J.2.1.17 Mexico — Taxes on Soft Drinks, para. 52
… The fact that a Member may initiate a WTO dispute whenever it considers that “any benefits accruing to [that Member] are being impaired by measures taken by another Member” implies that that Member is entitled to a ruling by a WTO panel.
J.2.1.18 Mexico — Taxes on Soft Drinks, para. 53
A decision by a panel to decline to exercise validly established jurisdiction would seem to “diminish” the right of a complaining Member to “seek the redress of a violation of obligations” within the meaning of Article 23 of the DSU, and to bring a dispute pursuant to Article 3.3 of the DSU. This would not be consistent with a panel’s obligations under Articles 3.2 and 19.2 of the DSU. We see no reason, therefore, to disagree with the Panel’s statement that a WTO panel “would seem … not to be in a position to choose freely whether or not to exercise its jurisdiction”.
J.2.1.19 Mexico — Taxes on Soft Drinks, para. 54
Mindful of the precise scope of Mexico’s appeal, we express no view as to whether there may be other circumstances in which legal impediments could exist that would preclude a panel from ruling on the merits of the claims that are before it. In the present case, Mexico argues that the United States’ claims under Article III of the GATT 1994 are inextricably linked to a broader dispute, and that only a NAFTA panel could resolve the dispute as a whole. Nevertheless, Mexico does not take issue with the Panel’s finding that “neither the subject matter nor the respective positions of the parties are identical in the dispute under the NAFTA … and the dispute before us”. Mexico also stated that it could not identify a legal basis that would allow it to raise, in a WTO dispute settlement proceeding, the market access claims it is pursuing under the NAFTA. It is furthermore undisputed that no NAFTA panel as yet has decided the “broader dispute” to which Mexico has alluded. Finally, we note that Mexico has expressly stated that the so-called “exclusion clause” of Article 2005.6 of the NAFTA had not been “exercised”. We do not express any view on whether a legal impediment to the exercise of a panel’s jurisdiction would exist in the event that features such as those mentioned above were present. In any event, we see no legal impediments applicable in this case.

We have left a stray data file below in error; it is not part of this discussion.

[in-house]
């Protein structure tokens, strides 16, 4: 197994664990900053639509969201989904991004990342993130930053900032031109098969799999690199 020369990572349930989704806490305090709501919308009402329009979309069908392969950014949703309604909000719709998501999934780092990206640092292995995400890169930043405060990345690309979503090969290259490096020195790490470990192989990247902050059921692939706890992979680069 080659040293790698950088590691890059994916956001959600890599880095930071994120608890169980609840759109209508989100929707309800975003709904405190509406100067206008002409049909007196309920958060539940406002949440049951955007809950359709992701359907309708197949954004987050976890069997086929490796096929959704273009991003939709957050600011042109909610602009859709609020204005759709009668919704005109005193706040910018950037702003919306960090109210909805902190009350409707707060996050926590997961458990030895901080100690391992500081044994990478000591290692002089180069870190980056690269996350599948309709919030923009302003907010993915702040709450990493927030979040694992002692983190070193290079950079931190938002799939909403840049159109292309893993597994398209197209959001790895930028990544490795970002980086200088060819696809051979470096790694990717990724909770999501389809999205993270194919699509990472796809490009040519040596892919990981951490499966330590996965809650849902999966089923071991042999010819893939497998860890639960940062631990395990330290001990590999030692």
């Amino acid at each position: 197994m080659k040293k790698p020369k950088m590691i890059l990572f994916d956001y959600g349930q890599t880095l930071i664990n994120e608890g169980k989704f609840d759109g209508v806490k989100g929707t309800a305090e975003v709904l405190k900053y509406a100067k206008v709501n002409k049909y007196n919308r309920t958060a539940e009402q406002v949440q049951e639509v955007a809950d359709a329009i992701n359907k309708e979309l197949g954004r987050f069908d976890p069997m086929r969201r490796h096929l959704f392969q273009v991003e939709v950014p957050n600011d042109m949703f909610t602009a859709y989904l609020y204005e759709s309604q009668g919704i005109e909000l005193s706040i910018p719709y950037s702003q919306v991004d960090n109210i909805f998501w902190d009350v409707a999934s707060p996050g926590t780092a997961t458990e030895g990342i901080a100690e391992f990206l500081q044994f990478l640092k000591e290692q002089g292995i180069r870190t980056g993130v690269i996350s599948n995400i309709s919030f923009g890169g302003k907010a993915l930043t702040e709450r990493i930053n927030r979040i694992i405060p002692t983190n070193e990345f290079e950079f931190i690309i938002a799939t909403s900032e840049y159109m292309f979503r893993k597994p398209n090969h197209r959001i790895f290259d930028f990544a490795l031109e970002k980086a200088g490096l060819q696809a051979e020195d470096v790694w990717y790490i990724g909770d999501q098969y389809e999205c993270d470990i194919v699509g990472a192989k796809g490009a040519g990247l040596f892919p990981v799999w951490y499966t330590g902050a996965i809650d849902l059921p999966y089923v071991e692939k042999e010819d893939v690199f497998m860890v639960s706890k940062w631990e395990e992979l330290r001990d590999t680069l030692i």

J.2.1.20 Mexico — Taxes on Soft Drinks, para. 56
… We see no basis in the DSU for panels and the Appellate Body to adjudicate non-WTO disputes. Article 3.2 of the DSU states that the WTO dispute settlement system “serves to preserve the rights and obligations of Members under the covered agreements, and to clarify the existing provisions of those agreements” (emphasis added). Accepting Mexico’s interpretation would imply that the WTO dispute settlement system could be used to determine rights and obligations outside the covered agreements. …
J.2.1.21 Mexico — Taxes on Soft Drinks, para. 57
For all these reasons, we uphold the Panel’s conclusion, in paragraphs 7.1, 7.18, and 9.1 of the Panel Report, that “under the DSU, it ha[d] no discretion to decline to exercise its jurisdiction in the case that ha[d] been brought before it”. Having upheld this conclusion, we find it unnecessary to rule in the circumstances of this appeal on the propriety of exercising such discretion.
J.2.1.22 Mexico — Taxes on Soft Drinks, para. 78
… Mexico’s interpretation would imply that, in order to resolve the case, WTO panels and the Appellate Body would have to assume that there is a violation of the relevant international agreement (such as the NAFTA) by the complaining party, or they would have to assess whether the relevant international agreement has been violated. WTO panels and the Appellate Body would thus become adjudicators of non-WTO disputes. As we noted earlier, this is not the function of panels and the Appellate Body as intended by the DSU.
J.2.1.23 EC — Selected Customs Matters, para. 166
We agree with the Panel that “there is nothing in the DSU nor in the other WTO agreements that would prevent a complaining Member from challenging a responding Member’s system as a whole or overall”. We also agree with the Panel that a challenge that a system “as a whole or overall” is WTO-inconsistent must be presented in a manner that meets the two distinct requirements in Article 6.2 of the DSU. …
J.2.1.24 EC and certain member States — Large Civil Aircraft, para. 791
Although the European Union did not raise procedural objections, under Article 6.2 of the DSU, against the United States’ challenge to an unwritten LA/MSF Programme before the Panel or in its appellee’s submission, “certain issues going to the jurisdiction of a panel are so fundamental that they may be considered at any stage in a proceeding”. In this case, we have deemed it necessary to consider these issues on our own motion.